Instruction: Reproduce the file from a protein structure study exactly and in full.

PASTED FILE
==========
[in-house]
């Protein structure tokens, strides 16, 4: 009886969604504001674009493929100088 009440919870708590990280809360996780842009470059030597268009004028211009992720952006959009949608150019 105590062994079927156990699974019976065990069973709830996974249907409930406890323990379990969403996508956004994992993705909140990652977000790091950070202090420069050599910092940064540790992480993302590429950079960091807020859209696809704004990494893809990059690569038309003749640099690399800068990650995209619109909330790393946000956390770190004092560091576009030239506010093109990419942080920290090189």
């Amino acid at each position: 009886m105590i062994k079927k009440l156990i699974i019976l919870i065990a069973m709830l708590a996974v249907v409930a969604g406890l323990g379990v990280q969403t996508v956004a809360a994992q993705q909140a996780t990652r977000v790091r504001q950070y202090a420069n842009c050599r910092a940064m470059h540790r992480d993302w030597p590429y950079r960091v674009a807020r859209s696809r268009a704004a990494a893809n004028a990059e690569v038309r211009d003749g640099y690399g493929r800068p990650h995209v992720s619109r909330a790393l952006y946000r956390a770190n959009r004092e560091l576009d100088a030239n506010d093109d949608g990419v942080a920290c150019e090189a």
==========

[in-house]
């Protein structure tokens, strides 16, 4: 009886969604504001674009493929100088 009440919870708590990280809360996780842009470059030597268009004028211009992720952006959009949608150019 105590062994079927156990699974019976065990069973709830996974249907409930406890323990379990969403996508956004994992993705909140990652977000790091950070202090420069050599910092940064540790992480993302590429950079960091807020859209696809704004990494893809990059690569038309003749640099690399800068990650995209619109909330790393946000956390770190004092560091576009030239506010093109990419942080920290090189």
């Amino acid at each position: 009886m105590i062994k079927k009440l156990i699974i019976l919870i065990a069973m709830l708590a996974v249907v409930a969604g406890l323990g379990v990280q969403t996508v956004a809360a994992q993705q909140a996780t990652r977000v790091r504001q950070y202090a420069n842009c050599r910092a940064m470059h540790r992480d993302w030597p590429y950079r960091v674009a807020r859209s696809r268009a704004a990494a893809n004028a990059e690569v038309r211009d003749g640099y690399g493929r800068p990650h995209v992720s619109r909330a790393l952006y946000r956390a770190n959009r004092e560091l576009d100088a030239n506010d093109d949608g990419v942080a920290c150019e090189a």